By Christopher Clark
As a freelance travel writer, I have been lucky enough to visit Namibia (perhaps my favourite country in the world) three times in the past five years. But whilst planning the most recent of those trips a couple of months ago, I had a look at the map and became aware that I had still only seen a tiny fraction of the whole country, mainly along the more familiar tourist routes that encompass stop offs at popular favourites Sossusvlei, Swakopmund and the incredible Etosha National Park.
So this time I was determined to do things differently. I would get off the beaten track a little more (not a particularly difficult thing to do in Namibia) and fill in a few more of the gaps on my own map of the country.
The trip began with a writing job in the west of Etosha at the exclusive Dolomite Camp. This part of the park was only recently opened to the public and is considerably wilder than the busier eastern parts of the park, and though you are less likely to see the Big 5 in such abundance here, the beautiful unadulterated landscape more than makes up for that.
With the ‘work’ out of the way, I then hitched a lift south to the small, dusty town of Ketmanshoop, riding in the back of a long distance truck carrying bags of maize meal. From there I planned to catch a bus south-west towards the town of Luderitz on the Skeleton Coast.
But at the town’s main bus terminal – which it turned out was little more than a patch of bumpy earth with a few rickety minibus taxis blaring out local Kwaito music – it soon became apparent that this was going to be a more lengthy process than I had foreseen. There were no other passengers waiting apart from one old Namibian man, who sat under a tree smoking a cigarette, with a trilby hat pulled down over his eyes and smoke slowly pouring through the gaps in his crooked teeth. He didn’t look like he was planning on going anywhere anytime soon. None of the buses would leave until they were full. I suddenly realised it was a Sunday. Strict timetables were relatively obsolete in these kinds of places at the best of times, let alone on a hot Sunday afternoon.
I was advised by one of the minibus taxi drivers to try hitching a lift with someone from the petrol station across the road, so off I went. Within a few minutes I had found a car with three very large, bald and smiling Namibians from Damaraland. I gave them some money to help them fill the tank and then we were off.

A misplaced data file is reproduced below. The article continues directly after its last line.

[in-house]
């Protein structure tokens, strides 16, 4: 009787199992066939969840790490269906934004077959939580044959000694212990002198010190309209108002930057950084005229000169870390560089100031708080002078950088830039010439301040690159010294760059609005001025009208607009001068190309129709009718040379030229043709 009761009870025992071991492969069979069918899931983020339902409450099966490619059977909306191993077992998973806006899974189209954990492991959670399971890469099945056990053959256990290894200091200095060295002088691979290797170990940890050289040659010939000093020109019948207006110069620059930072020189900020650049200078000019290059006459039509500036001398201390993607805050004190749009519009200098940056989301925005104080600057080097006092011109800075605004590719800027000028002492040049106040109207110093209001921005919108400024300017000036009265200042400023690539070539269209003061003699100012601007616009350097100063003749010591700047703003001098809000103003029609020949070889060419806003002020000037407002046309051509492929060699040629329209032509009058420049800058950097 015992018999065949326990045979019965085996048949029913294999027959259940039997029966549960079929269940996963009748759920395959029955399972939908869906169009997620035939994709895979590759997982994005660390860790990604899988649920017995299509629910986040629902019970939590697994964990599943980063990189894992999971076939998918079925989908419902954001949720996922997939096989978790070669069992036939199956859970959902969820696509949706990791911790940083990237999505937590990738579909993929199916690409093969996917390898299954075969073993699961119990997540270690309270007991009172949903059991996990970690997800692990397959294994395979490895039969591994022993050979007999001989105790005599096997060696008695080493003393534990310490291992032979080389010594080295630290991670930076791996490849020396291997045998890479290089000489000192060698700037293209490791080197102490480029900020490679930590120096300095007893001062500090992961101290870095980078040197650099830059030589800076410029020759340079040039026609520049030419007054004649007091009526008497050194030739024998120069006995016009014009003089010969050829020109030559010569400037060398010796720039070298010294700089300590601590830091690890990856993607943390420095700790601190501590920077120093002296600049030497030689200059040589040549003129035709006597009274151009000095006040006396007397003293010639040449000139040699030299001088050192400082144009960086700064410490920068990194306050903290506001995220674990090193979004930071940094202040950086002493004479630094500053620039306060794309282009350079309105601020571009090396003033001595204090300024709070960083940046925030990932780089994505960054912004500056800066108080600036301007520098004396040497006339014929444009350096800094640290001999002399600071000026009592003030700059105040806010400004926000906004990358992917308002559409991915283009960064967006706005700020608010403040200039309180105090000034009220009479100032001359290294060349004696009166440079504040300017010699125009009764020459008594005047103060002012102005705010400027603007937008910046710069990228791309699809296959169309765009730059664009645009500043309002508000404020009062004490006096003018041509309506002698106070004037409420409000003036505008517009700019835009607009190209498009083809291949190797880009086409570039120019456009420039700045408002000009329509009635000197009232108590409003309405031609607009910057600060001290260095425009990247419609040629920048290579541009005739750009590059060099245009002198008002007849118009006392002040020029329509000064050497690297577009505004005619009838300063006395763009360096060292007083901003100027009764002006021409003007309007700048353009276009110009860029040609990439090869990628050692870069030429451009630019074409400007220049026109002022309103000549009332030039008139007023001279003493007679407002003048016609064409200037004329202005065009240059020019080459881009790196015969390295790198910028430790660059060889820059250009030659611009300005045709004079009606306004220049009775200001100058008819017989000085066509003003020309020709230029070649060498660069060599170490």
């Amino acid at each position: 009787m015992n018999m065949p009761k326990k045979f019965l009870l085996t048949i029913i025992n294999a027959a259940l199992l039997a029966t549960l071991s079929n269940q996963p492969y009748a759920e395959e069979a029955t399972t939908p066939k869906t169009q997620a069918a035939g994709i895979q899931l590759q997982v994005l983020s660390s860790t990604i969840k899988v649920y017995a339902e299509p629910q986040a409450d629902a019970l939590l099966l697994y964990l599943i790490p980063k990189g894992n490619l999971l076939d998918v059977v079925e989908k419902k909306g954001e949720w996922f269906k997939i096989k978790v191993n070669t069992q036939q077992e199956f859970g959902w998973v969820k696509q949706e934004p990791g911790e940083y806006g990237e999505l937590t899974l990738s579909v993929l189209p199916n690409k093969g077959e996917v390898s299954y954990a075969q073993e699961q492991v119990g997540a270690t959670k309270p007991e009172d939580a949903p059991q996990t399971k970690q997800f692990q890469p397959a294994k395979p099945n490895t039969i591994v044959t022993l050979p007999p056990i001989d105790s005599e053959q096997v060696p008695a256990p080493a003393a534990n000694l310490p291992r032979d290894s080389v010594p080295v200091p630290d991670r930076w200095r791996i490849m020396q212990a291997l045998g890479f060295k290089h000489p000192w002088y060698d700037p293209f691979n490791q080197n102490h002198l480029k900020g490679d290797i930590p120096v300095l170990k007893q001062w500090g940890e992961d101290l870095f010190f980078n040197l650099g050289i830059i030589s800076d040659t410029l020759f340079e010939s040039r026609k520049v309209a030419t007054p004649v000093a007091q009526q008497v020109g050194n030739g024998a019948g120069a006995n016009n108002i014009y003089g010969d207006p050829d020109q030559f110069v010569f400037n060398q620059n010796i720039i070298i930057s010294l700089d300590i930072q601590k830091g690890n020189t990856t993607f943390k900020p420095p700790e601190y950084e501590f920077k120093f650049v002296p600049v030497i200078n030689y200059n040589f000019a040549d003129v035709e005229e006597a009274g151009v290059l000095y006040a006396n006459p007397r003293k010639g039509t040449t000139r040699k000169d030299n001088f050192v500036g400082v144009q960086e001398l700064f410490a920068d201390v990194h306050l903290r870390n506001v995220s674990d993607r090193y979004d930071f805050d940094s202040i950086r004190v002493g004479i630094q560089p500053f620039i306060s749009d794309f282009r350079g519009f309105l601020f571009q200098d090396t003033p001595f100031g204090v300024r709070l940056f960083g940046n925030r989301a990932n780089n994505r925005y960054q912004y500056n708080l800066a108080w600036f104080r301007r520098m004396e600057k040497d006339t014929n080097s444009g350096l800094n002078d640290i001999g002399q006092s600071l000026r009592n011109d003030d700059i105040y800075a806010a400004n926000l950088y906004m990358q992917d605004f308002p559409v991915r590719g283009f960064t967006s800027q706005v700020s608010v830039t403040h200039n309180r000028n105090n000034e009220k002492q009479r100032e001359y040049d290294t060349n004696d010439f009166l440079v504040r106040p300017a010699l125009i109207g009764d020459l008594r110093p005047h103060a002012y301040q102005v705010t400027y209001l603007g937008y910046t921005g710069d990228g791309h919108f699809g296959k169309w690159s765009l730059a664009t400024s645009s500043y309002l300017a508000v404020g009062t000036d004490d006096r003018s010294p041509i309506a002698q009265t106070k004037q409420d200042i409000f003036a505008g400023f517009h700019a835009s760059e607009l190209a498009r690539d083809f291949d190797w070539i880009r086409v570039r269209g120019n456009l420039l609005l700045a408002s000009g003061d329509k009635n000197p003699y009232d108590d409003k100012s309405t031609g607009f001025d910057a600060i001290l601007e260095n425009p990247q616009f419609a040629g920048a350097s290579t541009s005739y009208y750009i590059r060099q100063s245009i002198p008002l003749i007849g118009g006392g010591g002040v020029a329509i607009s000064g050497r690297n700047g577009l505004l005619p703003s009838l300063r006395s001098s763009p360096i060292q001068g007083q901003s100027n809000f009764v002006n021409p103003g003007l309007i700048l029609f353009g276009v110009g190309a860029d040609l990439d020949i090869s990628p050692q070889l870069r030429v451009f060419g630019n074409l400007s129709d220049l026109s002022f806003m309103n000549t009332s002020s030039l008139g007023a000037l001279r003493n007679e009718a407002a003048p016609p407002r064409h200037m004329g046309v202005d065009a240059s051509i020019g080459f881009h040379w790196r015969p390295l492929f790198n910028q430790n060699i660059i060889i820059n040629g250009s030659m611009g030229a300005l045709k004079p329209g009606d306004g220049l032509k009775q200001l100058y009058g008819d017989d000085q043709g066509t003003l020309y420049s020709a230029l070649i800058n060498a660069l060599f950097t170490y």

After a few hours of cutting straight through the desert like a dagger, we came to a place called Kolmanskop not far from Lüderitz. The driver, whose name was Fritz (true story), asked if I would like to get out and take a look around.
Kolmanskop was once a booming mining town, with amenities including various shops, a railway line, school, theatre, casino, and even a bowling alley. But after the diamond supplies dried up the colonial Germans began to vanish, and the town was gradually reclaimed by the desert. Many of the buildings are now half-swallowed by sand, but most are still filled with old pieces of furniture and settler’s belongings. Kolmanskop is a strange and ghostly place – fascinating, eerie and sad at once.
Fritz and his companions bid me goodbye in Luderitz. Pristine, pastel-coloured colonial structures jostled with gothic churches, standing proud in stark contrast to the wildness of the place. I sat down in a seedy-looking bar near the waterfront and tucked in to the freshest and best oysters I have ever tasted. I realised it had only been 48 hours since I flew in from South Africa. Namibia certainly had plenty of surprises up its sleeve.
Read more Christopher Clark stories on TNN – Succumbing to Sossusvlei
To find out more about Namibia’s stunning south visit: http://www.namibiatravel.com/
More about guest blogger Christopher Clark - go to his website
Christopher Clark is a British freelance journalist based in Cape Town. After travelling to more than 50 countries worldwide, he came to Africa on a one way ticket in 2008, in search of sunshine and stories. He writes for various platforms including Africa Geographic, News24 and Future Challenges and was featured as one of The Big Issue's best young writers in South Africa in 2012.
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